Fouhy, Fiona; O'Connell-Motherway, Mary; Fitzgerald, Gerald F; Ross, R Paul; STANTON, CATHERINE; van Sinderen, Douwe; Cotter, Paul D.; Irish Research Council for Science, Engineering and Technology; Science Foundation Ireland; Health Research Board; et al. (PLoS, 06/12/2013)
      Bifidobacteria have received significant attention due to their contribution to human gut health and the use of specific strains as probiotics. It is thus not surprising that there has also been significant interest with respect to their antibiotic resistance profile. Numerous culture-based studies have demonstrated that bifidobacteria are resistant to the majority of aminoglycosides, but are sensitive to β-lactams. However, limited research exists with respect to the genetic basis for the resistance of bifidobacteria to aminoglycosides. Here we performed an in-depth in silico analysis of putative Bifidobacterium-encoded aminoglycoside resistance proteins and β-lactamases and assess the contribution of these proteins to antibiotic resistance. The in silico-based screen detected putative aminoglycoside and β-lactam resistance proteins across the Bifidobacterium genus. Laboratory-based investigations of a number of representative bifidobacteria strains confirmed that despite containing putative β-lactamases, these strains were sensitive to β-lactams. In contrast, all strains were resistant to the aminoglycosides tested. To assess the contribution of genes encoding putative aminoglycoside resistance proteins in Bifidobacterium sp. two genes, namely Bbr_0651 and Bbr_1586, were targeted for insertional inactivation in B. breve UCC2003. As compared to the wild-type, the UCC2003 insertion mutant strains exhibited decreased resistance to gentamycin, kanamycin and streptomycin. This study highlights the associated risks of relying on the in silico assignment of gene function. Although several putative β-lactam resistance proteins are located in bifidobacteria, their presence does not coincide with resistance to these antibiotics. In contrast however, this approach has resulted in the identification of two loci that contribute to the aminoglycoside resistance of B. breve UCC2003 and, potentially, many other bifidobacteria.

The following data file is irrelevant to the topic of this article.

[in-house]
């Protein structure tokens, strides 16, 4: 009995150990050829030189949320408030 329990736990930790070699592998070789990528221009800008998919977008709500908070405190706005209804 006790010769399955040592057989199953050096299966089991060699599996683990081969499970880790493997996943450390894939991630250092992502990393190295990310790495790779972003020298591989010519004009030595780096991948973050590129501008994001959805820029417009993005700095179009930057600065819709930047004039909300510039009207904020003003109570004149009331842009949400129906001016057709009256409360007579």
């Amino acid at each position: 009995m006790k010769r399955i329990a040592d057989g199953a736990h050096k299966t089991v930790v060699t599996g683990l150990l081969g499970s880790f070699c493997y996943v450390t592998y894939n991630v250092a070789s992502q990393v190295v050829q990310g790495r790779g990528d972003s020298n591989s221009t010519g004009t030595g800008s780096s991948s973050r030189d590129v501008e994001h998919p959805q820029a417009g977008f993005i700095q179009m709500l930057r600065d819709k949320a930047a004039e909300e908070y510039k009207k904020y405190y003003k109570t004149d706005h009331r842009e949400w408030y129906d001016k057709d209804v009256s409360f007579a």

• Transcriptional control of central carbon metabolic flux in Bifidobacteria by two functionally similar, yet distinct LacI-type regulators

      Lanigan, Noreen; Kelly, Emer; Arzamasov, Aleksandr A.; Stanton, Catherine; Rodionov, Dmitry A.; van Sinderen, Douwe; Science Foundation Ireland; Department of Agriculture, Food and the Marine; Russian Science Foundation; SFI/12/RC/2273-P1; et al. (Springer Science and Business Media LLC, 2019-11-28)
      Bifdobacteria resident in the gastrointestinal tract (GIT) are subject to constantly changing environmental conditions, which require rapid adjustments in gene expression. Here, we show that two predicted LacI-type transcription factors (TFs), designated AraQ and MalR1, are involved in regulating the central, carbohydrate-associated metabolic pathway (the so-called phosphoketolase pathway or bifd shunt) of the gut commensal Bifdobacterium breve UCC2003. These TFs appear to not only control transcription of genes involved in the bifd shunt and each other, but also seem to commonly and directly afect transcription of other TF-encoding genes, as well as genes related to uptake and metabolism of various carbohydrates. This complex and interactive network of AraQ/MalR1-mediated gene regulation provides previously unknown insights into the governance of carbon metabolism in bifdobacteria.